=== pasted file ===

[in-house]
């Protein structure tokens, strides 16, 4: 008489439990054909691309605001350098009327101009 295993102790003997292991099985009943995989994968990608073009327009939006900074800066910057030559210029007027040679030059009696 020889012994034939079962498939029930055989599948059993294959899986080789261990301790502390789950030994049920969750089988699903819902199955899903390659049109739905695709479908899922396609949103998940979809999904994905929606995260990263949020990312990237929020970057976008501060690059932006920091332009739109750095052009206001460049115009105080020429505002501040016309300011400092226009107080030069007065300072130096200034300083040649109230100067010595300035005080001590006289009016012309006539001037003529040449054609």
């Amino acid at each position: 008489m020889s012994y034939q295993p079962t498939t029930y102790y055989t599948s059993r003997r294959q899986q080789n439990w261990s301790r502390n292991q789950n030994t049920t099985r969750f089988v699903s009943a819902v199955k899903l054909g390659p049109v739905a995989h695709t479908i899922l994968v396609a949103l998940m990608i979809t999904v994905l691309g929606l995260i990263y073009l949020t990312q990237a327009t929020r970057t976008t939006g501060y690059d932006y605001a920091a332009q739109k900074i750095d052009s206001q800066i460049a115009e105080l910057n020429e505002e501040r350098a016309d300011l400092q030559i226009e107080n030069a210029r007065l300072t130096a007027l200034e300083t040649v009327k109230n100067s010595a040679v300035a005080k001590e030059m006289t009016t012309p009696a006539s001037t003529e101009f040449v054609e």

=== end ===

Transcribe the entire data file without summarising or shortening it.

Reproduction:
[in-house]
């Protein structure tokens, strides 16, 4: 008489439990054909691309605001350098009327101009 295993102790003997292991099985009943995989994968990608073009327009939006900074800066910057030559210029007027040679030059009696 020889012994034939079962498939029930055989599948059993294959899986080789261990301790502390789950030994049920969750089988699903819902199955899903390659049109739905695709479908899922396609949103998940979809999904994905929606995260990263949020990312990237929020970057976008501060690059932006920091332009739109750095052009206001460049115009105080020429505002501040016309300011400092226009107080030069007065300072130096200034300083040649109230100067010595300035005080001590006289009016012309006539001037003529040449054609």
């Amino acid at each position: 008489m020889s012994y034939q295993p079962t498939t029930y102790y055989t599948s059993r003997r294959q899986q080789n439990w261990s301790r502390n292991q789950n030994t049920t099985r969750f089988v699903s009943a819902v199955k899903l054909g390659p049109v739905a995989h695709t479908i899922l994968v396609a949103l998940m990608i979809t999904v994905l691309g929606l995260i990263y073009l949020t990312q990237a327009t929020r970057t976008t939006g501060y690059d932006y605001a920091a332009q739109k900074i750095d052009s206001q800066i460049a115009e105080l910057n020429e505002e501040r350098a016309d300011l400092q030559i226009e107080n030069a210029r007065l300072t130096a007027l200034e300083t040649v009327k109230n100067s010595a040679v300035a005080k001590e030059m006289t009016t012309p009696a006539s001037t003529e101009f040449v054609e």